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Details of Grant 

EPSRC Reference: EP/P007619/1
Title: Self-Navigated Multi-Contrast And Quantitative Whole Heart 3D Magnetic Resonance Imaging
Principal Investigator: Botnar, Professor RM
Other Investigators:
Prieto, Professor C Chiribiri, Dr A Henningsson, Dr M
Researcher Co-Investigators:
Project Partners:
Department: Imaging & Biomedical Engineering
Organisation: Kings College London
Scheme: Standard Research
Starts: 01 February 2017 Ends: 31 January 2022 Value (£): 974,560
EPSRC Research Topic Classifications:
Med.Instrument.Device& Equip.
EPSRC Industrial Sector Classifications:
Related Grants:
Panel History:
Panel DatePanel NameOutcome
04 Oct 2016 Engineering Prioritisation Panel Meeting 4 October 2016 Announced
Summary on Grant Application Form
Cardiovascular disease (CVD) remains the leading single cause of death worldwide despite improvements in prevention and advances in diagnosis and treatment. The two major causes for CVD death are sudden coronary atherothrombosis due to plaque rupture and subsequent thrombus formation and heart failure following myocardial infarction (MI) due to adverse myocardial remodeling and subsequent infarct expansion. Detection of coronary atherosclerosis and prediction of adverse myocardial remodeling remain challenging with current imaging techniques. While x-ray coronary angiography is the gold standard for the detection of coronary stenosis it has limited value for the detection and characterization of coronary plaque. Multislice computed tomography (MSCT) is an excellent non-invasive alternative for the detection of coronary stenosis and has some ability to visualize and characterize coronary plaque but its diagnostic use is limited to patients without coronary calcification. Positron electron tomography (PET) has good diagnostic sensitivity for myocardial perfusion and viability assessment and recently also has been shown to have potential for coronary plaque visualization but suffers from low spatial resolution and radiation exposure and is not widely available. Echocardiography is the clinical gold standard for the assessment of left ventricular function and wall motion abnormalities. It is cheap and easy to use but is heavily operator dependent. Due to the above limitations there is a need for the development of an alternative and non-invasive imaging test that allows for comprehensive cardiac assessment without the above restrictions.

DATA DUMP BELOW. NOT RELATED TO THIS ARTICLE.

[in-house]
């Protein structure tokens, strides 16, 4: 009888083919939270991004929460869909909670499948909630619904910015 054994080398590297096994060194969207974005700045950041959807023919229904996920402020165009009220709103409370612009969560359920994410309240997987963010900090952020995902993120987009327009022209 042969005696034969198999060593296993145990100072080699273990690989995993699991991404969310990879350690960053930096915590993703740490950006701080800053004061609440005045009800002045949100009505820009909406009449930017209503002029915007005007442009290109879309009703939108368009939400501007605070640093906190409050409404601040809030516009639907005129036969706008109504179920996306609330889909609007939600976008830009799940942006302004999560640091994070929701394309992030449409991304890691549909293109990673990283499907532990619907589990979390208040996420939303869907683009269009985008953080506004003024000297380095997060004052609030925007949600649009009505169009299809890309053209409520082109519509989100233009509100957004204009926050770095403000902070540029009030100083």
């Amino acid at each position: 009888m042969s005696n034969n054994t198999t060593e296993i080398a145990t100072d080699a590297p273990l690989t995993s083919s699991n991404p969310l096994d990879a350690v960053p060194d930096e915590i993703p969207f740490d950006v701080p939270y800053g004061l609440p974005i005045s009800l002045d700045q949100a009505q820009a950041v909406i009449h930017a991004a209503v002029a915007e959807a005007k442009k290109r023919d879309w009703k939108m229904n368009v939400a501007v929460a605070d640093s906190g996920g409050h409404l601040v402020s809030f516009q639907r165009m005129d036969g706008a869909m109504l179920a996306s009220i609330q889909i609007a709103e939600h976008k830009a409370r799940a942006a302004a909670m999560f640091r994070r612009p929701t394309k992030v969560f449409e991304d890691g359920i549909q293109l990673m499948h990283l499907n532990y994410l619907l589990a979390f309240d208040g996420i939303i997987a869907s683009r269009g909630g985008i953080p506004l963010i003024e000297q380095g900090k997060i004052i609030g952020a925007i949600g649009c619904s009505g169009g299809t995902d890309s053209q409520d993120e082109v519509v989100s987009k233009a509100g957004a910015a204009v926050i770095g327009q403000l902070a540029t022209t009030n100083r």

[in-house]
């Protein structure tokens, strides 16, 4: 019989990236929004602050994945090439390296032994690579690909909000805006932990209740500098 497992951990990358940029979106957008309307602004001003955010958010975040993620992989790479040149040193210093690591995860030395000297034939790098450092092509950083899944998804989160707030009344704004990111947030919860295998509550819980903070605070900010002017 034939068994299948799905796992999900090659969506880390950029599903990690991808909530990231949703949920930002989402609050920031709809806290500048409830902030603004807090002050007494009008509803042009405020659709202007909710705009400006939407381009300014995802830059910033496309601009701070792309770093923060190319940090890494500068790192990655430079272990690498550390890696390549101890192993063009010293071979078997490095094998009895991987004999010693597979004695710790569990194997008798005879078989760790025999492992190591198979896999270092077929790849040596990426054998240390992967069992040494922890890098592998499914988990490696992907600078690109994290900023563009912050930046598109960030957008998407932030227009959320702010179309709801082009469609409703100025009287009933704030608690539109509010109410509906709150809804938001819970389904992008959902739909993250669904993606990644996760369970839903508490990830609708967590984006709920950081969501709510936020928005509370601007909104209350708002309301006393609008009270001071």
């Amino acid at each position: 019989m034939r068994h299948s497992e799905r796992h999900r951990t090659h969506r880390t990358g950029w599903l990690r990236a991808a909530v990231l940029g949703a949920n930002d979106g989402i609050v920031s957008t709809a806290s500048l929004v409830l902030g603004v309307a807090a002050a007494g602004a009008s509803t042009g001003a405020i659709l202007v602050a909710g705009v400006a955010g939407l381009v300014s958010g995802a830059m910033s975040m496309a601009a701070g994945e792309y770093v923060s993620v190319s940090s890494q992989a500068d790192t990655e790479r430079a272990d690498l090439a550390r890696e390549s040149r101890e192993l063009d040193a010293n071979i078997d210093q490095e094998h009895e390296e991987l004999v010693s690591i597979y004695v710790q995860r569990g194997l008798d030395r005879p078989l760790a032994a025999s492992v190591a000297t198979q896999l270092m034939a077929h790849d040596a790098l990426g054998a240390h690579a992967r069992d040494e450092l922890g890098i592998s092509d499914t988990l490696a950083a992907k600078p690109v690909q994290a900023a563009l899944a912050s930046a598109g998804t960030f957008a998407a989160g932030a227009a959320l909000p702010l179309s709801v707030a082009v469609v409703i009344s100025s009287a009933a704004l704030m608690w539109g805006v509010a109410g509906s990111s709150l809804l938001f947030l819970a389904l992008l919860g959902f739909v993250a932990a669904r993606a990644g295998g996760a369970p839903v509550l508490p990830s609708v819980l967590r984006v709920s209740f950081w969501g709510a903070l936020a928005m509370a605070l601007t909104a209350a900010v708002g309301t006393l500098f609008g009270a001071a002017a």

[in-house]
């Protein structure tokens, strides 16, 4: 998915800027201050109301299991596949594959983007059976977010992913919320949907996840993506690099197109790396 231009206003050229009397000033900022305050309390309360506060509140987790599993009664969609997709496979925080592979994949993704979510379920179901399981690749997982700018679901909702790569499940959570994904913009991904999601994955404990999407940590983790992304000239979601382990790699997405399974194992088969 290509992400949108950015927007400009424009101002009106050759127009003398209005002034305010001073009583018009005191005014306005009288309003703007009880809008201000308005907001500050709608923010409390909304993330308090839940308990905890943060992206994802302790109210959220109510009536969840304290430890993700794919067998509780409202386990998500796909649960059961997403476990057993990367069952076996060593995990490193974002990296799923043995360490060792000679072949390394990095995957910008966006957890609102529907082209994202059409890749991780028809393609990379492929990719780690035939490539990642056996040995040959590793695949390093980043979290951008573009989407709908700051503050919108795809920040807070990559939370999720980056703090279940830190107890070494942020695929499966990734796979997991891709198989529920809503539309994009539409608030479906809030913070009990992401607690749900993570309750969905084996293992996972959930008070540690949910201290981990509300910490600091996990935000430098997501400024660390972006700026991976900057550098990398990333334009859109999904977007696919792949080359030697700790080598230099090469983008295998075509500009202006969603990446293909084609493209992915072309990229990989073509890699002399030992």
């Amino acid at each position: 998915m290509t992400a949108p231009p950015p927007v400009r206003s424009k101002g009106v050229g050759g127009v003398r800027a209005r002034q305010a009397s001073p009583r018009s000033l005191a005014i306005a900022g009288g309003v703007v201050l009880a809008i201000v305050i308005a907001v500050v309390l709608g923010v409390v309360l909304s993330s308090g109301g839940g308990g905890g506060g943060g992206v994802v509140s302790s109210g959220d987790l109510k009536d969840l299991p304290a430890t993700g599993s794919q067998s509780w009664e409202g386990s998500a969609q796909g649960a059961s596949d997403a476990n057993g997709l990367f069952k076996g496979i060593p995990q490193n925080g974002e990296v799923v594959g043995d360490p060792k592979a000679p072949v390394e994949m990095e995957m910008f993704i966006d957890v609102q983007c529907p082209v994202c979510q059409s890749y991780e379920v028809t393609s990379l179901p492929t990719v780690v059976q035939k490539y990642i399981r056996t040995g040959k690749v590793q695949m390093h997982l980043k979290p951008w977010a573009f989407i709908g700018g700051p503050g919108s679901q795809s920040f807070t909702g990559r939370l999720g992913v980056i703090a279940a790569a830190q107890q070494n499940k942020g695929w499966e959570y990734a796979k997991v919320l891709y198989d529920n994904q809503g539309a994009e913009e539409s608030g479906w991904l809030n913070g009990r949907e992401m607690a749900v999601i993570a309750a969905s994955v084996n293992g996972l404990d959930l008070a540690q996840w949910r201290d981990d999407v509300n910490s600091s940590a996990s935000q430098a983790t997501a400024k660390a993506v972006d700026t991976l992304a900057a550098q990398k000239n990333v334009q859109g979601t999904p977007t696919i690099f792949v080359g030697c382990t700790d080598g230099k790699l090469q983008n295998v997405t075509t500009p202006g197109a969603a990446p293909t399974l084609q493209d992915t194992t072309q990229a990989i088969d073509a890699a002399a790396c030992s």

Magnetic resonance imaging (MRI) is considered the gold standard for the assessment of cardiac anatomy, left ventricular (LF) function (CINE-MRI), myocardial viability (LGE-MRI) and perfusion (MR-perfusion) due to its excellent soft tissue contrast, high spatial resolution and lack of ionizing radiation according to a Society for Magnetic Resonance (SCMR) expert consensus statement. Recent clinical research studies also have demonstrated its usefulness for quantitative myocardial tissue characterization (T1 and T2 relaxation time mapping) and its ability to differentiate between healthy and diseased tissue. However, a key limitation of the current MRI acquisition scheme is that all imaging sequences (e.g. CINE, LGE, T1 and T2 mapping, coronary MR angiography (MRA), etc.) are acquired sequentially, in different geometric orientations, at different breath-hold positions or using time inefficient navigator gating methods. This imposes several challenges: (1) radiographers need high expertise to perform the complex examination, (2) patients have to perform multiple (>30) breathholds which can be very challenging in sick patients, (3) the duration of the examination is long leading to high operational costs and (4) data fusion is difficult because of the different breathhold positions, scan geometries and non-isotropic spatial resolution. We hypothesize that image based respiratory self-navigation combined with image acceleration techniques will address the above challenges and allow improving the reliability and image quality of free-breathing (no breathholds) three-dimensional (3D) multi-contrast quantitative whole heart cardiac MRI. The proposed approach will enable non-invasive comprehensive cardiac examination with improved patient experience, higher diagnostic yield and improved cost effectiveness thereby improving the treatment and outcome of cardiovascular disease as outlined by the NHS white paper.

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